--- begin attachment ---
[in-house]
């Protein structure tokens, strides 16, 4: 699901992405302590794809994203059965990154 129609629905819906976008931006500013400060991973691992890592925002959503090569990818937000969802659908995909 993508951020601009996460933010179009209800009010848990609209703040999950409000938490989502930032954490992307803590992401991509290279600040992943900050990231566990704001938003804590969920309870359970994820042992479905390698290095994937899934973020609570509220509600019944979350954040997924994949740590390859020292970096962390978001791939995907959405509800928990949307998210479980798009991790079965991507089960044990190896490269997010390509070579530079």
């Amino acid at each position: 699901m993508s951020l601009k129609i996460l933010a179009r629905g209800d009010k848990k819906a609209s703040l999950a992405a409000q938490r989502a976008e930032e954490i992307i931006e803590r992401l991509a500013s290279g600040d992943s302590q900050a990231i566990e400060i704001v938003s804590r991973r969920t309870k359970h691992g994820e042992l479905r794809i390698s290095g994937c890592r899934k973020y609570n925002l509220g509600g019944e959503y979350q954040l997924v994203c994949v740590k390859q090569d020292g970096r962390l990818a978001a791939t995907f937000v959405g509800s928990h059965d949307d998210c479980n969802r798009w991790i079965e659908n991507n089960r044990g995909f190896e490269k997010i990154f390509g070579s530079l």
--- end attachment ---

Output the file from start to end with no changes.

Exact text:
[in-house]
């Protein structure tokens, strides 16, 4: 699901992405302590794809994203059965990154 129609629905819906976008931006500013400060991973691992890592925002959503090569990818937000969802659908995909 993508951020601009996460933010179009209800009010848990609209703040999950409000938490989502930032954490992307803590992401991509290279600040992943900050990231566990704001938003804590969920309870359970994820042992479905390698290095994937899934973020609570509220509600019944979350954040997924994949740590390859020292970096962390978001791939995907959405509800928990949307998210479980798009991790079965991507089960044990190896490269997010390509070579530079």
């Amino acid at each position: 699901m993508s951020l601009k129609i996460l933010a179009r629905g209800d009010k848990k819906a609209s703040l999950a992405a409000q938490r989502a976008e930032e954490i992307i931006e803590r992401l991509a500013s290279g600040d992943s302590q900050a990231i566990e400060i704001v938003s804590r991973r969920t309870k359970h691992g994820e042992l479905r794809i390698s290095g994937c890592r899934k973020y609570n925002l509220g509600g019944e959503y979350q954040l997924v994203c994949v740590k390859q090569d020292g970096r962390l990818a978001a791939t995907f937000v959405g509800s928990h059965d949307d998210c479980n969802r798009w991790i079965e659908n991507n089960r044990g995909f190896e490269k997010i990154f390509g070579s530079l």